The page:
Rock or slaty cleavage – causes rocks to split into thin tabular slabs. Develops when heat and pressure result in the preferred alignment of platy minerals into thin zones of parallel flakes separated by layers of equigranular (non-platy, non- prismatic) minerals. Over time, the platy minerals will realign perpendicular to the force of pressure, resulting development of rock cleavage at an angle to the relict bedding planes. 13
Alignment of clays in shale Initial alteration of clays in slate Differential pressure causes development of foliation at angle to original beds
Other textures – Non-foliated – Minimal deformation, parent rock composed of equidimensional minerals (calcite, quartz) Porphyroblastic – Development of individual, large accessory mineral crystals (Staurolite, Garnet, Kyanite) with a matrix showing schistose or gneissic texture (Fig. 8.11, pg. 254). Parent rock mineralogy and heat/pressure conditions may also play a role in development of porphyroblasts. 15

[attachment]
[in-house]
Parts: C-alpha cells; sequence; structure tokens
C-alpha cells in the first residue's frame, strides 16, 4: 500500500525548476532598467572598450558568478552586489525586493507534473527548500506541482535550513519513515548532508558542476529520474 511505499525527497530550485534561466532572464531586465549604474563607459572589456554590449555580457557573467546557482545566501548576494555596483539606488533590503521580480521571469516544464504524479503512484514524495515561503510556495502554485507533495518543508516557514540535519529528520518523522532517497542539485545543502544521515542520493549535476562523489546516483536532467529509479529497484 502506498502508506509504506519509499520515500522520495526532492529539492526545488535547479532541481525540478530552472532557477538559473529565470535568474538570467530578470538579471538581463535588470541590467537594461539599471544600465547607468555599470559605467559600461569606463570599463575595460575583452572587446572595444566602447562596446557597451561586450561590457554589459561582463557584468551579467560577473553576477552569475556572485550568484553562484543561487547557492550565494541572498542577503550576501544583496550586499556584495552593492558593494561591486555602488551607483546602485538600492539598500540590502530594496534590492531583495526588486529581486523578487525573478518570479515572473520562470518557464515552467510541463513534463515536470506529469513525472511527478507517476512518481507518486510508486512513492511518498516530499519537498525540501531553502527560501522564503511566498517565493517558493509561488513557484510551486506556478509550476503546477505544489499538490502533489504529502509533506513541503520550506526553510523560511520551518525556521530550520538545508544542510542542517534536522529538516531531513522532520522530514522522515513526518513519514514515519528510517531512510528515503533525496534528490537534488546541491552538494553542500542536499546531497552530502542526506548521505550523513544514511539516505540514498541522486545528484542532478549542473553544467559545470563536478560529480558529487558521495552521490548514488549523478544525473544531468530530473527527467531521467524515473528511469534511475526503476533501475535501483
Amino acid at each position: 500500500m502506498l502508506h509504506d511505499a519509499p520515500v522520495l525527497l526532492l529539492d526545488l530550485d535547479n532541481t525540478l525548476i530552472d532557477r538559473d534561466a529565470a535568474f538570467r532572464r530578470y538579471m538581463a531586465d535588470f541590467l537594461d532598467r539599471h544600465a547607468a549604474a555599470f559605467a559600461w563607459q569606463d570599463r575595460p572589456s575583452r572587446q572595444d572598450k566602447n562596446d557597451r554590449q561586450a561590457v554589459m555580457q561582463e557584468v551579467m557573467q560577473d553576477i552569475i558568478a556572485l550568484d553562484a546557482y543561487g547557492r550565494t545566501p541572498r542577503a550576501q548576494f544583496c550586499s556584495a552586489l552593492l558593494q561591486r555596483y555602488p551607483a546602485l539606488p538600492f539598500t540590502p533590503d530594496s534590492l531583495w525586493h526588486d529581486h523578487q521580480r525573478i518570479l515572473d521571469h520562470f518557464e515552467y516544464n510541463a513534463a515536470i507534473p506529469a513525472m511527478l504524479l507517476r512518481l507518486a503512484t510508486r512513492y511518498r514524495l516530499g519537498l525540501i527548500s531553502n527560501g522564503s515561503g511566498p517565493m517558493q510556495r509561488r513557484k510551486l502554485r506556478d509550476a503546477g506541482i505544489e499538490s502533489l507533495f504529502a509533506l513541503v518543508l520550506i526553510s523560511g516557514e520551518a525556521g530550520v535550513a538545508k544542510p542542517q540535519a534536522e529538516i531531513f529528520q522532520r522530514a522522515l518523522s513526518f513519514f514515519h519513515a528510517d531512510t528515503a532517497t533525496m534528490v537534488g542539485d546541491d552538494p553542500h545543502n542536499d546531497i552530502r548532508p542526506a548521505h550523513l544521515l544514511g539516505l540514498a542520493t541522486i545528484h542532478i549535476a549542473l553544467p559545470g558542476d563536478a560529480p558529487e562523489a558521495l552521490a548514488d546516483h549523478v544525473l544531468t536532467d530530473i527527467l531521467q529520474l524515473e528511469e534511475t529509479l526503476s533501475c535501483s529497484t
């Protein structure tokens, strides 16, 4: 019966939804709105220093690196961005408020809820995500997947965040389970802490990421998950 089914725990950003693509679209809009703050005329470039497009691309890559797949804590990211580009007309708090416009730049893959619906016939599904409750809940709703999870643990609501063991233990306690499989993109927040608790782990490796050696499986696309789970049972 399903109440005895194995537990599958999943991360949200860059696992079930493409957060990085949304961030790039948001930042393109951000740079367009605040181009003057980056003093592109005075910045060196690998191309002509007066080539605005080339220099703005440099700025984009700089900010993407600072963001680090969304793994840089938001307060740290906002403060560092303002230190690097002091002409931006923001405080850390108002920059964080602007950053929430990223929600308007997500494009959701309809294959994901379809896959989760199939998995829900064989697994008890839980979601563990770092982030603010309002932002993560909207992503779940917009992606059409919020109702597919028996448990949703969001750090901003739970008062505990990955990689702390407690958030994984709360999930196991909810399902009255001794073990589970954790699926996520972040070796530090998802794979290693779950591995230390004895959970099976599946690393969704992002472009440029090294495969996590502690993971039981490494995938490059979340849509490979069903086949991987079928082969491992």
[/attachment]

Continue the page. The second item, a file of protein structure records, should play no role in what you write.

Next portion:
Classification of common metamorphic rocks and their probable parent rocks – Figure 8.12, pg. 255. Slate – clay/mica flakes to small to be visible. Generally has a dull luster, excellent rock cleavage. Metamorphosed shale, mudstone, or siltstone, occas. volcanic ash. Black – organics, Red – iron, Green – chlorite. Phyllite – small grains, glossy sheen, sometimes wavy. 16
Schist – Dominated by platy minerals (muscovite, biotite, chlorite), sometimes with lenses of quartz, feldspar. Other less common schists include talc and graphite. Gneiss – Medium- to coarse-grained with bands of aligned minerals. Light colored gneisses may be derived from arkose or granitic/rhyolitic igneous rocks. Sometimes called Granitic Gneiss. Examples: Lithonia Gneiss. 17
Dark gneisses – amphibolites – from basalts/gabbros - Wolf Creek Fm. (Lawrenceville area), Pumpkinvine Creek Fm. (I-75 North of Marietta). If significant quartz/feldspar is present – quartz or feldspar amphibolite. If quartz/feldspar >50%, amphibole gneiss. Pyroxenites – gneisses composed of pyroxene are fairly rare. Layers of platy/elongate minerals within gneiss may referred to as “schistose” layers. 18